Cape Dorset

Cape Dorset / KinngaitCape Dorset- Mountains

Cape Dorset / Kinngait - ᑭᙵᐃᑦ - 'Mountains'

Also known as 'Kinngait' in Inuktitut, this ancient artistic community is a main stop for arctic cruise ships. Inhabited by native peoples for three thousand years, Cape Dorset is situated on Dorset Island, adjacent to Foxe Peninsula at the southwestern tip of Baffin Island. It is world-renowned for the quality of the artwork produced by its visual artists. Blessed with breathtaking arctic landscapes and an amazing abundance of inspiring arctic wildlife, Dorset Island and nearby Mallikjuaq Territorial Park are great places to view, draw and photograph migratory caribou, seabirds, whales, seals and walruses. 'Kinngait' is a popular destination for naturalists and art lovers who come here each year to experience the Inuit culture, to enjoy the treasures of the place and chat with the local artists.

Community Snapshot

Ethnic distribution
91% Inuit
Inuktitut, English

Longitude 90° 51’ W
Latitude 63° 22’ N
Elevation 8m


Cape Dorset is situated on an island where, at low tide, you can walk to the mainland. Dorset Island itself is fairly flat ground with some rolling hills.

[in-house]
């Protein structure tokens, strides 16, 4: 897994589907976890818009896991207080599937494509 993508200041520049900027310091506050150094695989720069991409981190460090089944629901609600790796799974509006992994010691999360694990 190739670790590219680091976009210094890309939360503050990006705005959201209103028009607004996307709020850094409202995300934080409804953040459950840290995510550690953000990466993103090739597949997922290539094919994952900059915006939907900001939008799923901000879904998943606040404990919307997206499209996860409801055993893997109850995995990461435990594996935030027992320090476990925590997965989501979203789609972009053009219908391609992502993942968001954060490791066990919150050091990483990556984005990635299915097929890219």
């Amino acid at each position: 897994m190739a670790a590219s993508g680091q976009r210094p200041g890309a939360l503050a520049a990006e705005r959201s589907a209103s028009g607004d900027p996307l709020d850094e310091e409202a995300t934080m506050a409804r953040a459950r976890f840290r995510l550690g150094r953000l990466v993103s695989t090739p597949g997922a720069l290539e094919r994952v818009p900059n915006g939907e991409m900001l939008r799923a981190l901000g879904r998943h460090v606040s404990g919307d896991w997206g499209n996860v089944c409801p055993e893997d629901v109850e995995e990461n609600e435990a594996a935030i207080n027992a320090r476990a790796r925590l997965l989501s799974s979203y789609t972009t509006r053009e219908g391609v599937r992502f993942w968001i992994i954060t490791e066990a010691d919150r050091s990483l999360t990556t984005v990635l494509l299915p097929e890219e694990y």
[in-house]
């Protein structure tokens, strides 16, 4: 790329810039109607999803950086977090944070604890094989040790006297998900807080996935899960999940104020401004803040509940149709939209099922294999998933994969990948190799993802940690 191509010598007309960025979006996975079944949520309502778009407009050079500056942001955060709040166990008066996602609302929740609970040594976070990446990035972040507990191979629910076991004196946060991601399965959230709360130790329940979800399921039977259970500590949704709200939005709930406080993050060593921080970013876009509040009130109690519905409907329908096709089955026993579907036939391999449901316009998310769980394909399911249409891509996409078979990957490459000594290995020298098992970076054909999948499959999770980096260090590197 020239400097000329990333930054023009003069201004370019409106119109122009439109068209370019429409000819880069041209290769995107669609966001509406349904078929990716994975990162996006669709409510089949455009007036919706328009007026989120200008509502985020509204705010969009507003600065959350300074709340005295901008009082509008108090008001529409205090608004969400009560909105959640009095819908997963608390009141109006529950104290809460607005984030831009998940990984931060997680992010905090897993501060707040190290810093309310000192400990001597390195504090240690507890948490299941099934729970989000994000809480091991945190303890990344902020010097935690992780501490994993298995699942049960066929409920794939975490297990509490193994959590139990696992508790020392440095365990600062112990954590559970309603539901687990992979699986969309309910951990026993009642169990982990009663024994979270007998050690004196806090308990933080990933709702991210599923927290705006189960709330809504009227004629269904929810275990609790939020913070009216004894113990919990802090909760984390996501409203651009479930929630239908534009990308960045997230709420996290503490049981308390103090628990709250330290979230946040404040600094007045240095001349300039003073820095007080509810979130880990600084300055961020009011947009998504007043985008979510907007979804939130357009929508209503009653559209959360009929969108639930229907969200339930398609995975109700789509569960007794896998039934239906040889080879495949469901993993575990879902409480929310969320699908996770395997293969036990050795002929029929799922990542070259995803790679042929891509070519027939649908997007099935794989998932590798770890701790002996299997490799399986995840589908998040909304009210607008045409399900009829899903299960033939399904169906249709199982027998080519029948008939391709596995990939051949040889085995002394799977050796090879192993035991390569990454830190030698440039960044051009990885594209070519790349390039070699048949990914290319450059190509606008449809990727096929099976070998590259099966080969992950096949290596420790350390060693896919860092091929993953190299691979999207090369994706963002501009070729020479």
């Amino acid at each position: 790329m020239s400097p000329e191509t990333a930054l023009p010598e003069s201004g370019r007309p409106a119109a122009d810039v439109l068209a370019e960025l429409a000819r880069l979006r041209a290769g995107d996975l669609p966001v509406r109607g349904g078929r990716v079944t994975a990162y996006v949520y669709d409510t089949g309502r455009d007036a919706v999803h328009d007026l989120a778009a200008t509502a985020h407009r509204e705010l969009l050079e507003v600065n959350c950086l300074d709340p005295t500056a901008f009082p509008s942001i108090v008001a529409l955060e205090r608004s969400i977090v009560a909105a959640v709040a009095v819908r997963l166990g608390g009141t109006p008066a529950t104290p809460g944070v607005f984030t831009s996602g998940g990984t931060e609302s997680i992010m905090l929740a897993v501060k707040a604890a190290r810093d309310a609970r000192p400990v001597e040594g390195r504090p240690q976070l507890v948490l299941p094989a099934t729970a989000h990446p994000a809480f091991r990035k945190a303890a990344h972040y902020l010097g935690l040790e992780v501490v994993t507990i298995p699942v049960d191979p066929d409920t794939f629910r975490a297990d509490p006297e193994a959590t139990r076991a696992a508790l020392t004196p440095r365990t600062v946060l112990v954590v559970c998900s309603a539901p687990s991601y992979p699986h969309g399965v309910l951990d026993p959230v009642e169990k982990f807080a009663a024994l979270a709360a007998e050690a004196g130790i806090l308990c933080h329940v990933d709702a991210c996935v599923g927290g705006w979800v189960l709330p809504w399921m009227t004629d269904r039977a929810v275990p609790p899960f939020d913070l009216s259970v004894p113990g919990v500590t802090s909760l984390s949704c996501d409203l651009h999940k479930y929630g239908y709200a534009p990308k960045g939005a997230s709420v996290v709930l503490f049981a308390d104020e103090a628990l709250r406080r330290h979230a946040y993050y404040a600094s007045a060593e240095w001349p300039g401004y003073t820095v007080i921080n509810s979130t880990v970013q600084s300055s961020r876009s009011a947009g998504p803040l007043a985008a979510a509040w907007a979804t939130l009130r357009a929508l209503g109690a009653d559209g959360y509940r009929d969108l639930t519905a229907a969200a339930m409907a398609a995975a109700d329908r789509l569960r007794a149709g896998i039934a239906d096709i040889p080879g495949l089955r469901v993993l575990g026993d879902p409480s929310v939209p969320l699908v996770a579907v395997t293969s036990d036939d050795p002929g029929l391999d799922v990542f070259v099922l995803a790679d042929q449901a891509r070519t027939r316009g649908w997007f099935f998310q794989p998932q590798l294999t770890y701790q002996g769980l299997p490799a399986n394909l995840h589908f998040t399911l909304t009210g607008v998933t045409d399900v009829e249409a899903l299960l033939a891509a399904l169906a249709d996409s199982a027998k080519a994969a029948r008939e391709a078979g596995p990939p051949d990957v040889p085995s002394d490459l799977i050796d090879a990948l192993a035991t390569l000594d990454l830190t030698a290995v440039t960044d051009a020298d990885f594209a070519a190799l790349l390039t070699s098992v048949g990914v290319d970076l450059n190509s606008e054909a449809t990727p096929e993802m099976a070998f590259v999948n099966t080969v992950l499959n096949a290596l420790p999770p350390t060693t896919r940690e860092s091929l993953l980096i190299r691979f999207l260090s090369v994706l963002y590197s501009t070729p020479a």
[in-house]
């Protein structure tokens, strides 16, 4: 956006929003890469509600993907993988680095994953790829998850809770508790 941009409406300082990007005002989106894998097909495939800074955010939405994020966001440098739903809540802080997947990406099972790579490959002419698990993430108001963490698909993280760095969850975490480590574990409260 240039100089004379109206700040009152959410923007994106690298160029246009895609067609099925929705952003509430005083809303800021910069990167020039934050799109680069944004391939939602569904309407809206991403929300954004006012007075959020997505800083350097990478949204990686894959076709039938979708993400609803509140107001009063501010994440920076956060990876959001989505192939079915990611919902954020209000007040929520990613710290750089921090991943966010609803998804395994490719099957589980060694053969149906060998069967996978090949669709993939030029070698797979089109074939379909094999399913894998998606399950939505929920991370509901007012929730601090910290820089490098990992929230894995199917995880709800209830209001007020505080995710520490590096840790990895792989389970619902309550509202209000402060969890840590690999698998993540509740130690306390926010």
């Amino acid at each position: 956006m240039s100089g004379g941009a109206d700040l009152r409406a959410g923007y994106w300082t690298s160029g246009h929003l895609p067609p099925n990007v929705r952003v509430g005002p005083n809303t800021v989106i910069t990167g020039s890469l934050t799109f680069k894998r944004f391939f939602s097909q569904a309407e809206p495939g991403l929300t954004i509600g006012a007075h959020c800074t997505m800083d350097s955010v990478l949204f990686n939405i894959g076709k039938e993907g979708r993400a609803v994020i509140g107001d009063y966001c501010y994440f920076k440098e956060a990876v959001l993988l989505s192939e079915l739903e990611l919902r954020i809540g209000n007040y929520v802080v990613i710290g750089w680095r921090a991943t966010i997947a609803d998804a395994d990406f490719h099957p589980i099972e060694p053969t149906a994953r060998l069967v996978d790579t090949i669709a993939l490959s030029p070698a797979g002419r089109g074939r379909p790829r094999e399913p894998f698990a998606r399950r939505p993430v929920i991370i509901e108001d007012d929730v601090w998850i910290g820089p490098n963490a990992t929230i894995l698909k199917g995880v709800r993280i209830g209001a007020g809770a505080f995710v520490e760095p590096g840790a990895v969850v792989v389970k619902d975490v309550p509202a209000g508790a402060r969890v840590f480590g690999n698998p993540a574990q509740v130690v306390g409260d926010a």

Cape Dorset enjoys long sunny days from May through August with temperatures around 10°C on average, peaking at 20°C occasionally. Fall weather is variable, usually around 5°C, mostly sunny, but sometimes foggy with heavy rains. The snow begins to accumulate in November. The coldest months are January, February and March when the temperature can drop to –40°C. The snow normally starts to melt in April.


cape-dorset-tuniit-sivulirmiutCape Dorset is the place where several archaeological sites of the ancient Dorset people (called 'Tuniit' or 'Sivullirmiut' in Inuktitut) were discovered that date back to 1000 BC. The more advanced Thule ancestors of the Inuit people eventually displaced them. Scholars believe that the Dorset Culture people were perhaps the first North Americans ever encountered by Europeans who visited Baffin Island sometime before 1000 AD. The Vikings called them 'Skræling.' Like the ancient Norse seafaring people of Greenland, the Dorset people became extinct by 1500 AD. However, mystical traces of them still remain here today.